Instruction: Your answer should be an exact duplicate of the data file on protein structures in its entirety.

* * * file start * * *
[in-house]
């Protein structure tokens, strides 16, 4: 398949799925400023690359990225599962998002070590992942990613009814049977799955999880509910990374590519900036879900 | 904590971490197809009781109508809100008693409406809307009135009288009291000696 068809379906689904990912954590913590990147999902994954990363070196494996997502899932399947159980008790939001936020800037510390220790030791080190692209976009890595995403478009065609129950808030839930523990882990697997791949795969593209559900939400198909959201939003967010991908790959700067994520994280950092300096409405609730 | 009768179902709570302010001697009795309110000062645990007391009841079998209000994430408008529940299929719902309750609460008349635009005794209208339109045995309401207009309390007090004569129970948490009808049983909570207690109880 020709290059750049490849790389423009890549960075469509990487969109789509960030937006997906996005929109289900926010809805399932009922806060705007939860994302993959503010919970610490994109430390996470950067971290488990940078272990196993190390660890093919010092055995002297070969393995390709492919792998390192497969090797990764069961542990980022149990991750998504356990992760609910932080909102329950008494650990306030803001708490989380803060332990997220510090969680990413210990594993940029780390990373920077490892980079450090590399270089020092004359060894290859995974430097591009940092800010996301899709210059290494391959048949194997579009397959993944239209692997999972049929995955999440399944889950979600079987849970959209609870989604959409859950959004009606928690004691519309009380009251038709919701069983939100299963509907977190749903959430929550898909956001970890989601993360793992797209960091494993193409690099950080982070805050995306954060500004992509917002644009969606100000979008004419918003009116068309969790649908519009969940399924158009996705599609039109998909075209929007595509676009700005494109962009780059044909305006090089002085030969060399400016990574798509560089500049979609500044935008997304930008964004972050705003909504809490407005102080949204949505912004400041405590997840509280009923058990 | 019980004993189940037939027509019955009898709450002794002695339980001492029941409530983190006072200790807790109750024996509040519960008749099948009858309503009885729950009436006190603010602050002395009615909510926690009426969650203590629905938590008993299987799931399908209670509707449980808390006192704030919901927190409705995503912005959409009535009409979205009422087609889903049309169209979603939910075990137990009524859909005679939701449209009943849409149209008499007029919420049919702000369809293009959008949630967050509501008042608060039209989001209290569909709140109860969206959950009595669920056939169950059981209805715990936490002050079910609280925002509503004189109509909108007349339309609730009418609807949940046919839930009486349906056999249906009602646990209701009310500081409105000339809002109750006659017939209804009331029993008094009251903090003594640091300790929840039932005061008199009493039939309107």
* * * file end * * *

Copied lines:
[in-house]
């Protein structure tokens, strides 16, 4: 398949799925400023690359990225599962998002070590992942990613009814049977799955999880509910990374590519900036879900 | 904590971490197809009781109508809100008693409406809307009135009288009291000696 068809379906689904990912954590913590990147999902994954990363070196494996997502899932399947159980008790939001936020800037510390220790030791080190692209976009890595995403478009065609129950808030839930523990882990697997791949795969593209559900939400198909959201939003967010991908790959700067994520994280950092300096409405609730 | 009768179902709570302010001697009795309110000062645990007391009841079998209000994430408008529940299929719902309750609460008349635009005794209208339109045995309401207009309390007090004569129970948490009808049983909570207690109880 020709290059750049490849790389423009890549960075469509990487969109789509960030937006997906996005929109289900926010809805399932009922806060705007939860994302993959503010919970610490994109430390996470950067971290488990940078272990196993190390660890093919010092055995002297070969393995390709492919792998390192497969090797990764069961542990980022149990991750998504356990992760609910932080909102329950008494650990306030803001708490989380803060332990997220510090969680990413210990594993940029780390990373920077490892980079450090590399270089020092004359060894290859995974430097591009940092800010996301899709210059290494391959048949194997579009397959993944239209692997999972049929995955999440399944889950979600079987849970959209609870989604959409859950959004009606928690004691519309009380009251038709919701069983939100299963509907977190749903959430929550898909956001970890989601993360793992797209960091494993193409690099950080982070805050995306954060500004992509917002644009969606100000979008004419918003009116068309969790649908519009969940399924158009996705599609039109998909075209929007595509676009700005494109962009780059044909305006090089002085030969060399400016990574798509560089500049979609500044935008997304930008964004972050705003909504809490407005102080949204949505912004400041405590997840509280009923058990 | 019980004993189940037939027509019955009898709450002794002695339980001492029941409530983190006072200790807790109750024996509040519960008749099948009858309503009885729950009436006190603010602050002395009615909510926690009426969650203590629905938590008993299987799931399908209670509707449980808390006192704030919901927190409705995503912005959409009535009409979205009422087609889903049309169209979603939910075990137990009524859909005679939701449209009943849409149209008499007029919420049919702000369809293009959008949630967050509501008042608060039209989001209290569909709140109860969206959950009595669920056939169950059981209805715990936490002050079910609280925002509503004189109509909108007349339309609730009418609807949940046919839930009486349906056999249906009602646990209701009310500081409105000339809002109750006659017939209804009331029993008094009251903090003594640091300790929840039932005061008199009493039939309107």